Superior Semicircular Canal Dehiscence (SSCD) has become a familiar diagnosis in the audiology community. However, it is not the only dehiscence to have ear-related symptoms. Sigmoid Sinus Dehiscence (SSD) is a condition where there is a hole in the bone separating the sigmoid sinus and the middle ear space. Although the exact incidence is unknown, it tends to occur more frequently in middle-aged women (Wang et al, 2014).
Pulsatile tinnitus, autophony, and sound-induced vertigo have been reported in those with SSD. In fact, SSD was found to occur in 25–35 percent of patients who reported pulsatile tinnitus (Schoeff et al, 2014; Wang et al, 2014). There have been several case reports of surgical intervention to correct the SSD having a positive impact and overall reduction of pulsatile tinnitus. For an interesting case study, check out the references below.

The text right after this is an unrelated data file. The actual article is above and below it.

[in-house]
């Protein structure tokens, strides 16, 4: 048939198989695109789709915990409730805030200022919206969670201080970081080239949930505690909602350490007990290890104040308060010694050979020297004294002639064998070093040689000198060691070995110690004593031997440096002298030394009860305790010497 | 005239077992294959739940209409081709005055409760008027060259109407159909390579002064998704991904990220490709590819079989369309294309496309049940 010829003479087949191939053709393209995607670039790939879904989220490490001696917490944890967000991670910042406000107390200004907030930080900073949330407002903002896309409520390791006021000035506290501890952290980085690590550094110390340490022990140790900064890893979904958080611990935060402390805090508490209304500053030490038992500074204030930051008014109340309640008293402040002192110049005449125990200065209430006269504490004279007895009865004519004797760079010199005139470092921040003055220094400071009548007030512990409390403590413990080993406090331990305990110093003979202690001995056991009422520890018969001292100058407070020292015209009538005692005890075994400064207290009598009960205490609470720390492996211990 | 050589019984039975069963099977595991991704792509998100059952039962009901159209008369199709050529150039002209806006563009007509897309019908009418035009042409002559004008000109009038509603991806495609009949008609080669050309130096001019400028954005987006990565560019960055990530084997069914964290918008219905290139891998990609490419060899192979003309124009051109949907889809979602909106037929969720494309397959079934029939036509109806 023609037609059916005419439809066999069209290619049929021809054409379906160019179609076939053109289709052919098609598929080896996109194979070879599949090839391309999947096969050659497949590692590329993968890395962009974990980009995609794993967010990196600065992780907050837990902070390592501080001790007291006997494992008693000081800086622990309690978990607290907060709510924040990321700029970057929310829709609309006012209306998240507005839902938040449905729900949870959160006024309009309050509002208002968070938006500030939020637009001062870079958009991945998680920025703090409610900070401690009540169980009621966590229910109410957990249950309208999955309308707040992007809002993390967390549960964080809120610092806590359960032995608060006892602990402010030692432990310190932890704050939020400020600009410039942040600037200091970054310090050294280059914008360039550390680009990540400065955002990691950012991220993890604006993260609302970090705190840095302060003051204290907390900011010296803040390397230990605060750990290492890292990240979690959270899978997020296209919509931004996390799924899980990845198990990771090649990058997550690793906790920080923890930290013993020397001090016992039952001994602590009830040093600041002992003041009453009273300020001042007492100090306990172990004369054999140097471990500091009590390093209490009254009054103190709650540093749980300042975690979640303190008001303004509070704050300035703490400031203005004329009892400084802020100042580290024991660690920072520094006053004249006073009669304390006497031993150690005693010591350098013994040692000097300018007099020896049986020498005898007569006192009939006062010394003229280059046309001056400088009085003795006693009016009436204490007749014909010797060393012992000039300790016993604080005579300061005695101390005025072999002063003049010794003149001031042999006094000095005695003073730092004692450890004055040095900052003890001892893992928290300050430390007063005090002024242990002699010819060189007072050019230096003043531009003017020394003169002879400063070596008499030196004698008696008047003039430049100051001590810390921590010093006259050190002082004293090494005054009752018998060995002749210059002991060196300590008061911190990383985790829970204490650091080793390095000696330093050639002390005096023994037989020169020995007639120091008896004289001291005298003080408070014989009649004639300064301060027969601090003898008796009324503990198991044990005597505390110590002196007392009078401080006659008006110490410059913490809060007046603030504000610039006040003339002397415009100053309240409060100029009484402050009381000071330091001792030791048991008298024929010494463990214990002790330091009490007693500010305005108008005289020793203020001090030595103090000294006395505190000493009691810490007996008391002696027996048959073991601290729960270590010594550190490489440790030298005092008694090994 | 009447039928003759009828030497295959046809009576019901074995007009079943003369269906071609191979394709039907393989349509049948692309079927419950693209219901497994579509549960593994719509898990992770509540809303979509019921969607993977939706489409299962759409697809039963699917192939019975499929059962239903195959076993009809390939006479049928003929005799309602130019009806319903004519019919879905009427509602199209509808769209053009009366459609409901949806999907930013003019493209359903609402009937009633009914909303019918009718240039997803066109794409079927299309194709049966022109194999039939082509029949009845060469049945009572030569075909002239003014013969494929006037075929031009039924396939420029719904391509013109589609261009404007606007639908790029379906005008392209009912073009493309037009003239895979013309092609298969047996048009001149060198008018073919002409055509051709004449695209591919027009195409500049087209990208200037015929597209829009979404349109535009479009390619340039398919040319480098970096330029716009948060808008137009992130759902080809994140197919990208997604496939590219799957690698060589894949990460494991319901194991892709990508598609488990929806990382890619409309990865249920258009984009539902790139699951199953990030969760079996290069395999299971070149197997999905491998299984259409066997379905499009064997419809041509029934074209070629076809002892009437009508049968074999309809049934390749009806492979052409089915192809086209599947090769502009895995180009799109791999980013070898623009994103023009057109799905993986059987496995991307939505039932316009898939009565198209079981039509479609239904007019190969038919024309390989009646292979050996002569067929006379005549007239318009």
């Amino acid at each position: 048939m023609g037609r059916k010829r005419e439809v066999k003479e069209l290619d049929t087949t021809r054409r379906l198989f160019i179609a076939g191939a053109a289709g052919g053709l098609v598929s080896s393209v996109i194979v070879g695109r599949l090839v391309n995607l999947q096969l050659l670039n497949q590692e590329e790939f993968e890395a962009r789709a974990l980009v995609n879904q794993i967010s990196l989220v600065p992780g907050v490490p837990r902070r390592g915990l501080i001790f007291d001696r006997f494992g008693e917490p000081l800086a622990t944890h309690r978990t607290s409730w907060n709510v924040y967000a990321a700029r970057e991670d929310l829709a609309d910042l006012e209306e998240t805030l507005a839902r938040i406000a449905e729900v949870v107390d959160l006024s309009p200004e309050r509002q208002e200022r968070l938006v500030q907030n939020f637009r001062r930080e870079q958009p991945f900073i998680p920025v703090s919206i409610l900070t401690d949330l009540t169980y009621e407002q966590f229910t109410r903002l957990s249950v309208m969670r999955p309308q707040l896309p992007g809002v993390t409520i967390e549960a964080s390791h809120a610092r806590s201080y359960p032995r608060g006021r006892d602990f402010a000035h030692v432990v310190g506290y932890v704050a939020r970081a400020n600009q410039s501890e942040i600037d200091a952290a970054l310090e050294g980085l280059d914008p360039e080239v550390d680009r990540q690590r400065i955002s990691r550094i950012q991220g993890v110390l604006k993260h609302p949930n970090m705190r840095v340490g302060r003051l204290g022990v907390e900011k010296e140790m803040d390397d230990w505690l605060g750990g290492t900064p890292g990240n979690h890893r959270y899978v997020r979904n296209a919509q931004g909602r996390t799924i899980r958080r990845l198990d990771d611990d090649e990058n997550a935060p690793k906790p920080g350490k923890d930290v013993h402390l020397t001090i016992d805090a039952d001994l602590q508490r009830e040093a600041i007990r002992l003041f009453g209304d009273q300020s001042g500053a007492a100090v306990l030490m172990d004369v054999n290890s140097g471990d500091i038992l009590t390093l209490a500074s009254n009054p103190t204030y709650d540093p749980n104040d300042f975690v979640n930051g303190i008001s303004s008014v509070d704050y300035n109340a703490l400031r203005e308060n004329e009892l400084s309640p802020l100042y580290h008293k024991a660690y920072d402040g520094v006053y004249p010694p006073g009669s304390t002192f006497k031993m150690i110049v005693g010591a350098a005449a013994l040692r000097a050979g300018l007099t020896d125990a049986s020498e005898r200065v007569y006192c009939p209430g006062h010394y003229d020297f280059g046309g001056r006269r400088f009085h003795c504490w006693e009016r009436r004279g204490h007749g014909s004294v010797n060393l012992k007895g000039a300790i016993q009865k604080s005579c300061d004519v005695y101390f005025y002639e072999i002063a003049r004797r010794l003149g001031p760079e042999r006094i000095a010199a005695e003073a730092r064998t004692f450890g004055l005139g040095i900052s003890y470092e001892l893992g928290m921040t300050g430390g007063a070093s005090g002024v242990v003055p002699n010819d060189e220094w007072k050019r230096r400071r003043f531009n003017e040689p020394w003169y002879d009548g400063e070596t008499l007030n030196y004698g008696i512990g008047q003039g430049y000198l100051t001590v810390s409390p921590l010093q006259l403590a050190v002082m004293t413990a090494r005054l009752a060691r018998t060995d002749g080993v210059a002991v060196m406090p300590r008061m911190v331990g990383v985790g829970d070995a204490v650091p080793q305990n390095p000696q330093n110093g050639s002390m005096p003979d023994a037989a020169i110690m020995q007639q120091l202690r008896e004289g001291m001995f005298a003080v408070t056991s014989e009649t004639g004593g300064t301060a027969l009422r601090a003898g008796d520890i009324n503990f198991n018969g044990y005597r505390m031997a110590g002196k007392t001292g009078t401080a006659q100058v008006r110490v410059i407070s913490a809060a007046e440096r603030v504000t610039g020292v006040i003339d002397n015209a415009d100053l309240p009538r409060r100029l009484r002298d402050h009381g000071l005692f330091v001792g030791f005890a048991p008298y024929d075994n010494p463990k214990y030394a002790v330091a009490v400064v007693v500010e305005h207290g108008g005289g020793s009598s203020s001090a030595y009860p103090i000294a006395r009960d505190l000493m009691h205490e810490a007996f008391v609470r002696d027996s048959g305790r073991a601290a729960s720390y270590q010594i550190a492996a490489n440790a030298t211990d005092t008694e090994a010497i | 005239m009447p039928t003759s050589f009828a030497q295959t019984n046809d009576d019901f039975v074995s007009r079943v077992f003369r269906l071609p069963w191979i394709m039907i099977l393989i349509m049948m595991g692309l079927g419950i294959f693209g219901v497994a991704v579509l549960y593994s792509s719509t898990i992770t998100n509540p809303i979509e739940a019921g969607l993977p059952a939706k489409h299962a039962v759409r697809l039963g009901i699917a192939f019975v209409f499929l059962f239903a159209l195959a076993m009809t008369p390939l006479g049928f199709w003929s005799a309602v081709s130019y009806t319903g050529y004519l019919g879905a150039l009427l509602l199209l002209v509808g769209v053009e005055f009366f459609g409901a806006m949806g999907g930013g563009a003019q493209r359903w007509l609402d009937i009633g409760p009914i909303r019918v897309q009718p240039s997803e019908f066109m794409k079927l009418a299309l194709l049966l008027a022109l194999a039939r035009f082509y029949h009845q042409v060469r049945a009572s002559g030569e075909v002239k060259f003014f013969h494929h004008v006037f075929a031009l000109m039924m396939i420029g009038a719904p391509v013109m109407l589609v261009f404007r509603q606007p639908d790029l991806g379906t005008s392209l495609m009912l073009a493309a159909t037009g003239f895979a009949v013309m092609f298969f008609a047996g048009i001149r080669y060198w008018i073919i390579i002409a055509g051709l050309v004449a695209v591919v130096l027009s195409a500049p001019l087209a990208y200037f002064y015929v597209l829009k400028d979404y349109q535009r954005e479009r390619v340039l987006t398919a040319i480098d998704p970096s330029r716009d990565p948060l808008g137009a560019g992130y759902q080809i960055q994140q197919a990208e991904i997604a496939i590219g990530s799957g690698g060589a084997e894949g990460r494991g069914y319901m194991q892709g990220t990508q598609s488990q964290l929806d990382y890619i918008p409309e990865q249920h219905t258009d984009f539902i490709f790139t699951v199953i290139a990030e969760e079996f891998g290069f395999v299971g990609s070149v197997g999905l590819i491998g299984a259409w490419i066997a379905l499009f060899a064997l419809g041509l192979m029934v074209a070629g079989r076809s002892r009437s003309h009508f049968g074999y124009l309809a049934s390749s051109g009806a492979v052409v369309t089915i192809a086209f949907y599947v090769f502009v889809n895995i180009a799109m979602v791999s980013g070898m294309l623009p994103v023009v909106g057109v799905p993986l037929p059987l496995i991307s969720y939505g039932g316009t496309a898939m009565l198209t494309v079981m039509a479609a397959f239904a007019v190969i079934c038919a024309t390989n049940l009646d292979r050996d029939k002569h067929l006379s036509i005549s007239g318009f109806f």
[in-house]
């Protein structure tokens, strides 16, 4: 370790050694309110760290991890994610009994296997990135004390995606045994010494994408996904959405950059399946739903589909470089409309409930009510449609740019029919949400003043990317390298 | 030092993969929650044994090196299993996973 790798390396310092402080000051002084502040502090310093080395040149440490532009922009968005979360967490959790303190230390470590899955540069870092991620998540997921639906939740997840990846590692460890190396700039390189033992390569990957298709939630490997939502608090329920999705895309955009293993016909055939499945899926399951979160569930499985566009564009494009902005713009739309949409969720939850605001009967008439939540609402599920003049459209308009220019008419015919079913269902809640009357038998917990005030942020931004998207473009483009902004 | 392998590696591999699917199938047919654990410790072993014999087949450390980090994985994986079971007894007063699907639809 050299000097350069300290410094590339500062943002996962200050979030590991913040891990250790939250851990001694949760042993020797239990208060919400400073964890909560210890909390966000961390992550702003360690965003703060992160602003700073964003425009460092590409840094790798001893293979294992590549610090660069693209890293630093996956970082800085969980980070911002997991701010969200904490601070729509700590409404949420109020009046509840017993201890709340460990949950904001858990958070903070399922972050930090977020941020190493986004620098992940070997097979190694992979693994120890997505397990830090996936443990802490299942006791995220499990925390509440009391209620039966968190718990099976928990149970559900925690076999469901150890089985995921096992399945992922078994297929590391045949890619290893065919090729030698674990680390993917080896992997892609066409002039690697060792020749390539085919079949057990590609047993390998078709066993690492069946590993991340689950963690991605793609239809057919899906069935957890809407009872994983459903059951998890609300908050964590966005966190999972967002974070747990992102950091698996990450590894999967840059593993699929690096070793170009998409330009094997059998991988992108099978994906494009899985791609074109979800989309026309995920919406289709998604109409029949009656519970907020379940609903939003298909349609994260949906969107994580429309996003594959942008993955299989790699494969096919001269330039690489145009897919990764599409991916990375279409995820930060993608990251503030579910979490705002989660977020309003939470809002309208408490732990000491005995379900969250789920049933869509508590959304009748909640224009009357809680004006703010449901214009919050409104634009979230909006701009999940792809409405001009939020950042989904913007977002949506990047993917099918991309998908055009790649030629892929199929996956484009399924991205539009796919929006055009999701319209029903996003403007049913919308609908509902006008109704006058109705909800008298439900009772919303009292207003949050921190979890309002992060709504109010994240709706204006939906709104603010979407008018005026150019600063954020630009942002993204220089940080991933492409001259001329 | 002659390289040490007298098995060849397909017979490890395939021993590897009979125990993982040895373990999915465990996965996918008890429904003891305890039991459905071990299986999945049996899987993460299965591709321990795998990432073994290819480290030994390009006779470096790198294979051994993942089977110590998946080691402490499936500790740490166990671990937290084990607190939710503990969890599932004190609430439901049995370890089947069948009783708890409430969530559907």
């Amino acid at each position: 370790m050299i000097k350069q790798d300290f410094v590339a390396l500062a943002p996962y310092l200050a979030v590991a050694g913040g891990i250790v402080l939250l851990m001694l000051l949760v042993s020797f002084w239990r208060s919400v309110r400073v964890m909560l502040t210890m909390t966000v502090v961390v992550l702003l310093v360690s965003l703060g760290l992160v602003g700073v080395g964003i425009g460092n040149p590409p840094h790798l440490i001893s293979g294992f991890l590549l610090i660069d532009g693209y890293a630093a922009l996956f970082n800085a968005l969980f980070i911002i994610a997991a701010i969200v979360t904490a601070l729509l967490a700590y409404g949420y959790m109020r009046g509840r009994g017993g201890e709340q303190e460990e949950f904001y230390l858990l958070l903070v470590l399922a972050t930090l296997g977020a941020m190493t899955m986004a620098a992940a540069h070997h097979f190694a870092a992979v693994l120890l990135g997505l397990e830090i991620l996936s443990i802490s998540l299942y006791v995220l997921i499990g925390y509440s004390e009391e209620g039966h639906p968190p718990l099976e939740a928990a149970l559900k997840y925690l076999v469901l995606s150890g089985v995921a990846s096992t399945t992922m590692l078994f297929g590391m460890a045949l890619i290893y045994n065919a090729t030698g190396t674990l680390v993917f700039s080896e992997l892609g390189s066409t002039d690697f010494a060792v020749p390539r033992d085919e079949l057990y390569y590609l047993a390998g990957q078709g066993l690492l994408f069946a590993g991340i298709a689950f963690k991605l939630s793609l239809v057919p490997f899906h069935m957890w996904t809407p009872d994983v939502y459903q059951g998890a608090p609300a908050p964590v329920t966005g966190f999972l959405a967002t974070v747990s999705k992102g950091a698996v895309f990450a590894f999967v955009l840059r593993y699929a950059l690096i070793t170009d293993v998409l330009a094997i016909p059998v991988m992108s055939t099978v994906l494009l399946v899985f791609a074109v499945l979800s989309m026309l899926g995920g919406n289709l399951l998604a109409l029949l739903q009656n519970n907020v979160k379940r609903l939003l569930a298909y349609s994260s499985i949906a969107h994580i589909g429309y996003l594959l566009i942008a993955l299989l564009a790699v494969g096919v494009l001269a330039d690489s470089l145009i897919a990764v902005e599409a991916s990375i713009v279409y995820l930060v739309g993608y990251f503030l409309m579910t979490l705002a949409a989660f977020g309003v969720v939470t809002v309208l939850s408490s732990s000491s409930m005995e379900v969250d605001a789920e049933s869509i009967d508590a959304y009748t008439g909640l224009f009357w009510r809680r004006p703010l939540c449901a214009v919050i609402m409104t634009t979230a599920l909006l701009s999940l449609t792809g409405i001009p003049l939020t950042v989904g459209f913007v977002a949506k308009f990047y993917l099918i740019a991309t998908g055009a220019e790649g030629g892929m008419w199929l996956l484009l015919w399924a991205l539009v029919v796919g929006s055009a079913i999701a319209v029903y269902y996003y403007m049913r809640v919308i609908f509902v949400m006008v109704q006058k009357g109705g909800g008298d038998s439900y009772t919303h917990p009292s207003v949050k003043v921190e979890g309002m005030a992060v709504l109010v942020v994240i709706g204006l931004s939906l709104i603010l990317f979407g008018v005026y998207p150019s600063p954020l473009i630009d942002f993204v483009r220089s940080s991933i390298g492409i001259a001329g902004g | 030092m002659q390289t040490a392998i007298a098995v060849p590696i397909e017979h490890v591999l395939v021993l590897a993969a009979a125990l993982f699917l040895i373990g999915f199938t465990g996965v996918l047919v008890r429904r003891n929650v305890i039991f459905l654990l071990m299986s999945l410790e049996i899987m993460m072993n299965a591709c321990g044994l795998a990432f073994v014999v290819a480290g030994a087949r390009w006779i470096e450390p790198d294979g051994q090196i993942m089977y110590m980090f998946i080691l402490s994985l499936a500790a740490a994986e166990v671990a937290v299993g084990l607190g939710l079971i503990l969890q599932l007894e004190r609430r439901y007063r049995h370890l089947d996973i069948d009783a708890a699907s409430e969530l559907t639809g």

Ravichandran A, Su Y, Yacoub HA. (2023) A treatable cause of pulsatile tinnitus: A case of sigmoid sinus dehiscence. Cureus 15(2):e35577.
Schoeff S, Nicholas B, Mukherjee S, Kesser BW. (2014) Imaging prevalence of sigmoid sinus dehiscence among patients with and without pulsatile tinnitus. Otolaryngol Head Neck Surg 150:841–846.
Wang GP, Zeng R, Liu ZH, et al. (2014) Clinical characteristics of pulsatile tinnitus caused by sigmoid sinus diverticulum and wall dehiscence: a study of 54 patients. Acta Otolaryngol 134:7–13.
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